The Japan Forum on International Relations

September 29,2017

A Grand Strategy to Avoid the Sino-American War

The most critical challenge to global security is how to manage “Xi’s China” in Asia and “Putin’s Russia” in Europe. Both China and Russia adhere to totalitarian and authoritarian regimes, and their behaviour is completely at odds with the liberal world order based on freedom, democracy and the rule of law, which has brought more tensions to the world. This trend is accelerated by the declining America’s power, and unless the Trump administration makes America resurge with new strategies, the world will fall into further chaos. The Xi administration advocates the resurgence of the Chinese civilization, and they are advancing Chinese influence from the Asia Pacific to the Eurasian continent with their economic leverage “Belt and Road” tactics. As a result, our security concerns are growing day by day. That is typically seen in their unilateral aggressiveness over territorial disputes in the East China and the South China seas.

Rivalry over the hegemony between China a rising power and America the established world leader is so intense as to be called Thucydides’s trap, illustrating a great transformation of international affairs that is just as mentioned above. When Professor Graham Allison of Harvard University published “Destined for War: Can America and China Escape Thucydides’ Trap?” in 2017 to foresee the U.S.-Chinese relationship, he told that the war between the two nations was unlikely. However it was extremely difficult for the two to coexist in a cooperative manner because there was a huge gap in their strategic visions. According to the authoritative 2015 RAND study “The U.S.-China Military Scorecard,” over the next five to fifteen years, “Asia will witness a progressively receding frontier of U.S. dominance.” Some economic forecast even predicts that the size of the Chinese economy will grow three times as large as the American one by 2040. Late President Richard Nixon confided his former speech writer William Safire, “We may have created a Frankenstein” when he talked about his visit in 1972 to China to normalize bilateral diplomatic relations. He could never imagine that the Chinese monster would grow so tremendously.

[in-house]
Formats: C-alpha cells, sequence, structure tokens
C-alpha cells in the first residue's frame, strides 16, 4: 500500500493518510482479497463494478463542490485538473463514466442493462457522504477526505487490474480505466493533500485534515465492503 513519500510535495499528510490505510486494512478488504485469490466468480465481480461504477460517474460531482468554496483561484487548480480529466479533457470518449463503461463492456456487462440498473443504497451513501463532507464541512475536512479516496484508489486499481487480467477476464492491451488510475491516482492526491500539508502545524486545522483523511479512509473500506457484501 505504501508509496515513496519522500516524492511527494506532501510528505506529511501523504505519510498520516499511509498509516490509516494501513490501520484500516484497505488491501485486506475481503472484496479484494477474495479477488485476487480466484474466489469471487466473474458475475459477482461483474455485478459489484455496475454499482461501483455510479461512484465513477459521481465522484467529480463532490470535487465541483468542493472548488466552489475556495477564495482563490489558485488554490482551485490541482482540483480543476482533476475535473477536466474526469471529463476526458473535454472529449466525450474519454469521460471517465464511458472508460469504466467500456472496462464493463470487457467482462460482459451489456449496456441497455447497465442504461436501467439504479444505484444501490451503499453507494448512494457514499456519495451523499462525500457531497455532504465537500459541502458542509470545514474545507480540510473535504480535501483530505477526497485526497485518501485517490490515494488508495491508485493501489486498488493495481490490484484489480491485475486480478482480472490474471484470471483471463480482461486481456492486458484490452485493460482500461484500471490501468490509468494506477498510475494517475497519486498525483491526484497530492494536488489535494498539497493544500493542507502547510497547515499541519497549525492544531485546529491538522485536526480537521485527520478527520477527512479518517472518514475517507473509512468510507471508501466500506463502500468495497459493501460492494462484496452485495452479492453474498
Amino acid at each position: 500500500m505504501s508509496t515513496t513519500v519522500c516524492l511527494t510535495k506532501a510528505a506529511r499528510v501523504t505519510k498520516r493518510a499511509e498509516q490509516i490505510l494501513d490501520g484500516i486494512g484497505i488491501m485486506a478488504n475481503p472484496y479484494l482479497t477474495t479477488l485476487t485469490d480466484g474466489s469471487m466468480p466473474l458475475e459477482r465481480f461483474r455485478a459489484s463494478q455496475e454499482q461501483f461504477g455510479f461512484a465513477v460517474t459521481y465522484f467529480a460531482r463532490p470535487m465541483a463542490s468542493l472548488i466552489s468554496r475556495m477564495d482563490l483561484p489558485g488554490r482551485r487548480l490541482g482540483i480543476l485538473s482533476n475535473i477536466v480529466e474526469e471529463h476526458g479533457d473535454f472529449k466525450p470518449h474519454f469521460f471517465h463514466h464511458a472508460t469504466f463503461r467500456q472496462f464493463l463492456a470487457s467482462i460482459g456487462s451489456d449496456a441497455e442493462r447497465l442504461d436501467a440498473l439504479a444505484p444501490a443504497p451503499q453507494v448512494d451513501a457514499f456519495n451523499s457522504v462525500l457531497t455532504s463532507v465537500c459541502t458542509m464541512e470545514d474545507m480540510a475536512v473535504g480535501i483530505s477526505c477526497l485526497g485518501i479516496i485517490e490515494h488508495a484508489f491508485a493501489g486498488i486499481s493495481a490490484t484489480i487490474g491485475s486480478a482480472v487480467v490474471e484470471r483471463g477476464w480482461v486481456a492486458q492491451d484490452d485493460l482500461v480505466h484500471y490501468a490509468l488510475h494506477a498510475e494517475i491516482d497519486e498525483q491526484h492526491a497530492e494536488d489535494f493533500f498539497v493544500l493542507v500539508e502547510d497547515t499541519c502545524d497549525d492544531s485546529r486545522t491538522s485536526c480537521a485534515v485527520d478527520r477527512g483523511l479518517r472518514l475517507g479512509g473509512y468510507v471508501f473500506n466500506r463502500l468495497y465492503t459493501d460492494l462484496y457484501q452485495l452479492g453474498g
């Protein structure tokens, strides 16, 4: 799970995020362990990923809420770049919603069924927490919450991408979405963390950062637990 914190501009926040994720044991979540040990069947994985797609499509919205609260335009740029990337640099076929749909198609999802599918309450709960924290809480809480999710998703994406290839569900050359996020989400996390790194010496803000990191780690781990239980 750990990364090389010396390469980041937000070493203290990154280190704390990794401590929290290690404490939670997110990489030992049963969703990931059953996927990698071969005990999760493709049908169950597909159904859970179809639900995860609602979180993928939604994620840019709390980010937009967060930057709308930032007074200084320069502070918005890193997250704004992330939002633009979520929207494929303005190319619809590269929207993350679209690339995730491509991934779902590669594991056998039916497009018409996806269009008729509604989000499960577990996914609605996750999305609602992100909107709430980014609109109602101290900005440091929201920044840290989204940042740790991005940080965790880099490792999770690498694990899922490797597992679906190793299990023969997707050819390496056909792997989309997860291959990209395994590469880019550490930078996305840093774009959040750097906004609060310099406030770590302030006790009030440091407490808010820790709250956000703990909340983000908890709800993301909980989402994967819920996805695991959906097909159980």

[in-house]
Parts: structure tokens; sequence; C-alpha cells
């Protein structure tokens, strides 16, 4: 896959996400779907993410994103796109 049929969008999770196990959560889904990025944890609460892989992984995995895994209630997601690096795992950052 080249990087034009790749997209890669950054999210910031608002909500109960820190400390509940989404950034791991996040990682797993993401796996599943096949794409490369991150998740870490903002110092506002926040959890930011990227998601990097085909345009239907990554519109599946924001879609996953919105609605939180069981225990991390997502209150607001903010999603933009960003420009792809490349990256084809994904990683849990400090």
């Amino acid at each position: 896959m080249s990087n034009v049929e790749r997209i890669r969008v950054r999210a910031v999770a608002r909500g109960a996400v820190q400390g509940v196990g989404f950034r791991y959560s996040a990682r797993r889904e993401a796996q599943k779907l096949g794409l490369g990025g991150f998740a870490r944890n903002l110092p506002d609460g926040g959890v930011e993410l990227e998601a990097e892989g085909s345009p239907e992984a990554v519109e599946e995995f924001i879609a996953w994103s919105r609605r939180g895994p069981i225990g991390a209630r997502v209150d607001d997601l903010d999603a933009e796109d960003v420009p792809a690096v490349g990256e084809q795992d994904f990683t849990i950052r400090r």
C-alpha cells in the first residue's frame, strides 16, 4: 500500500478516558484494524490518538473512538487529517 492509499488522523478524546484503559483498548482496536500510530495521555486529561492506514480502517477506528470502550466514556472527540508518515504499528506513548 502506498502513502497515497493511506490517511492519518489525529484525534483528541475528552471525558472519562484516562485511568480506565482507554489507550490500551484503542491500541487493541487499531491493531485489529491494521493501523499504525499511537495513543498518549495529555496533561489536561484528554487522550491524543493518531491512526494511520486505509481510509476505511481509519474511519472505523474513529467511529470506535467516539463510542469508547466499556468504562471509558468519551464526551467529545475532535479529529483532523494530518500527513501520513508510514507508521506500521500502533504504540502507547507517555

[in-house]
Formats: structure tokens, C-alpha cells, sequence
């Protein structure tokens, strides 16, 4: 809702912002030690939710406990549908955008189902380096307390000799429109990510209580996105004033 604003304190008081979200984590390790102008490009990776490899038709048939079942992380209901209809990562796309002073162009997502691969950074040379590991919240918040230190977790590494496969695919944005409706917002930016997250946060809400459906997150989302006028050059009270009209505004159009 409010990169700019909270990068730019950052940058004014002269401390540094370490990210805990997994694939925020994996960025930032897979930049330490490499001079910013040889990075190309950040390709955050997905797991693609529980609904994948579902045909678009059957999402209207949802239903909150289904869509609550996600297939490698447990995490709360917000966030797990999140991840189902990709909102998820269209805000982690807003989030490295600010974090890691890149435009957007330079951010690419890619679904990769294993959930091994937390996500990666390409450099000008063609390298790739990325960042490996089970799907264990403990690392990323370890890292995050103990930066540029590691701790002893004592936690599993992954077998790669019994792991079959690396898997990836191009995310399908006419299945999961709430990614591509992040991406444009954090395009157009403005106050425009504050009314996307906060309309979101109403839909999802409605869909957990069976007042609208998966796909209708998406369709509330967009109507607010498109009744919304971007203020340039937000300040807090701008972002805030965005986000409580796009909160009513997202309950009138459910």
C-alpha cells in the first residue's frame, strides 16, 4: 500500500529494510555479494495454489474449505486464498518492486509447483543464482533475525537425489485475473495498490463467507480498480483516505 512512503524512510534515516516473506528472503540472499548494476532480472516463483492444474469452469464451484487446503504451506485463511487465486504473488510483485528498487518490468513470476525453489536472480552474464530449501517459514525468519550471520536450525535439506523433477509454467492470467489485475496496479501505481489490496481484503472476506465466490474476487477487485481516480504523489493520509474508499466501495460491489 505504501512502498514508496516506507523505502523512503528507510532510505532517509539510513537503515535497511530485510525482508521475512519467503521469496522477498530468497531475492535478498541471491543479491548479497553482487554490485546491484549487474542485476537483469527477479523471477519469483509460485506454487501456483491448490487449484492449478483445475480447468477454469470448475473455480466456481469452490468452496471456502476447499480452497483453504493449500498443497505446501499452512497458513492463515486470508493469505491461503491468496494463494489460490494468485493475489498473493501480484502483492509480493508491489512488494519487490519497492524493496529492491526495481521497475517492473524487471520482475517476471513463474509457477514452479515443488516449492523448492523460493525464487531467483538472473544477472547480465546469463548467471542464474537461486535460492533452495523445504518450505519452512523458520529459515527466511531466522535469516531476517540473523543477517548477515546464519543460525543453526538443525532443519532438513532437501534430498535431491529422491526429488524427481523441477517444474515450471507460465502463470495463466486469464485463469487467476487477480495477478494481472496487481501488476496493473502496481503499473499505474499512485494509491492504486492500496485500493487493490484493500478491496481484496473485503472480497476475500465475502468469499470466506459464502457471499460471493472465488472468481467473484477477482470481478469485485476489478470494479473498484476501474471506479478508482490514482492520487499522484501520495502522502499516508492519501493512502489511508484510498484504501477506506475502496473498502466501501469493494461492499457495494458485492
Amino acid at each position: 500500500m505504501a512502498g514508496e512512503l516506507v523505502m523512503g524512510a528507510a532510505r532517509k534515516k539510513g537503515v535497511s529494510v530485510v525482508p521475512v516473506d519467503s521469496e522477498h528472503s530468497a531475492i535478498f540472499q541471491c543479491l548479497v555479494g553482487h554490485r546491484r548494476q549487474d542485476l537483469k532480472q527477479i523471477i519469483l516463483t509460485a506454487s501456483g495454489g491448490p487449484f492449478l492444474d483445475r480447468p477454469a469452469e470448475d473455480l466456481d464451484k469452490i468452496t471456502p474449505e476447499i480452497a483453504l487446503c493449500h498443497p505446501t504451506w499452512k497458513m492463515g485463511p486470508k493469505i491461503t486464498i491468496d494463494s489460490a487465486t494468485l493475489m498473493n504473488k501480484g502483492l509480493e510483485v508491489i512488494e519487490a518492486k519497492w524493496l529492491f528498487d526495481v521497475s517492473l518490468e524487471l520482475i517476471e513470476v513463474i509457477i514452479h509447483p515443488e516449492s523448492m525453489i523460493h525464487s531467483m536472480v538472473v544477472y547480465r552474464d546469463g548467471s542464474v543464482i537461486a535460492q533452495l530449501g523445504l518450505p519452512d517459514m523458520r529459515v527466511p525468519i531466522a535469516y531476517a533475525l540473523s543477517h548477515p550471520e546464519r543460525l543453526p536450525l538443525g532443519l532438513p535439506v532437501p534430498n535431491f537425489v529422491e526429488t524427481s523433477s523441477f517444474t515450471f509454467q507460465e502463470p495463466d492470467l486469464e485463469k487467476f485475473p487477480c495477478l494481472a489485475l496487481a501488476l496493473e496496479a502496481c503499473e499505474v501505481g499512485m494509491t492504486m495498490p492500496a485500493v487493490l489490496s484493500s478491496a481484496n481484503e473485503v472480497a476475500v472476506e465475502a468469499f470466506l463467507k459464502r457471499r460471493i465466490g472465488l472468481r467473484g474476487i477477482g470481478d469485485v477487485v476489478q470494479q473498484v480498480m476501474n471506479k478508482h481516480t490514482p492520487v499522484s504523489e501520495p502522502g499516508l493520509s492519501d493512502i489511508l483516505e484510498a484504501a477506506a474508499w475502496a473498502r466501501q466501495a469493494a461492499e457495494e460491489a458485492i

Regarding China’s view about the United States, Professor Allison argues, “From China’s perspective, the U.S. position in the western Pacific is waning. Chinese actions in the region have endeavored to hasten the U.S.’ retreat, most visibly in the South China Sea.” Furthermore, Allison told that, American pundits who had talked with Chinese leaders including former Secretary of State Henry Kissinger had unanimously pointed out that the Chinese side believed American strategy was based on containment. Just as mutual deterrence of MAD or Mutually Assured Destruction prevented a nuclear war during the U.S.-Soviet Cold War, nuclear war is unlikely to happen also between the United States and China. However, since growing economic interdependence has made America and China inseparable Siamese twins, we can only conclude that both sides have to make a compromise. Richard Haas, President of the Council on Foreign Relations which publishes renowned journal “Foreign Affairs,” also argues, “Today’s foreign policy must begin with a concerted effort to discourage major-power rivalry, competition, and above all conflict from becoming the dominant feature of the international system again” in his book “A World in Disarray” published in 2017.

For the Communist regime, a more aggressive foreign policy could create a new source of political legitimacy, but only by placing trade and investment opportunities at risk. Haas mentioned, “How China’s leaders will manage this dilemma will be truly consequential for China and the world.” China needs to behave as a responsible great power. They must abide by international law, and domestically they must respect human rights and establish the rule of law that meets the international standard. Also, America has so many things to do. It is an urgent matter to rebuild its system of the armed forces of which vitality and morale have been inflicted by defence spending cut. This may have led to recent collision accidents of two Aegis destroyers of the 7th Fleet in a row. The Trump administration must do something to stop social divides which have started growing since their inauguration, and resolve the gloomy political dysfunction that comes from disputes with congressional leaders, in particular those of his fellow Republicans. Most importantly, they have to make coherent strategies as the superpower. However, since the Trump administration upholds “America First,” it is unlikely that they launch a grand strategy for “The World First” to which embraces global responsibility.

(This is the English translation of an article written by NABESHIMA Keizo, Critic, which originally appeared on the e-forum “Hyakka-Seiho (Hundred Flowers in Full Bloom)” of JFIR on August 28, 2017.)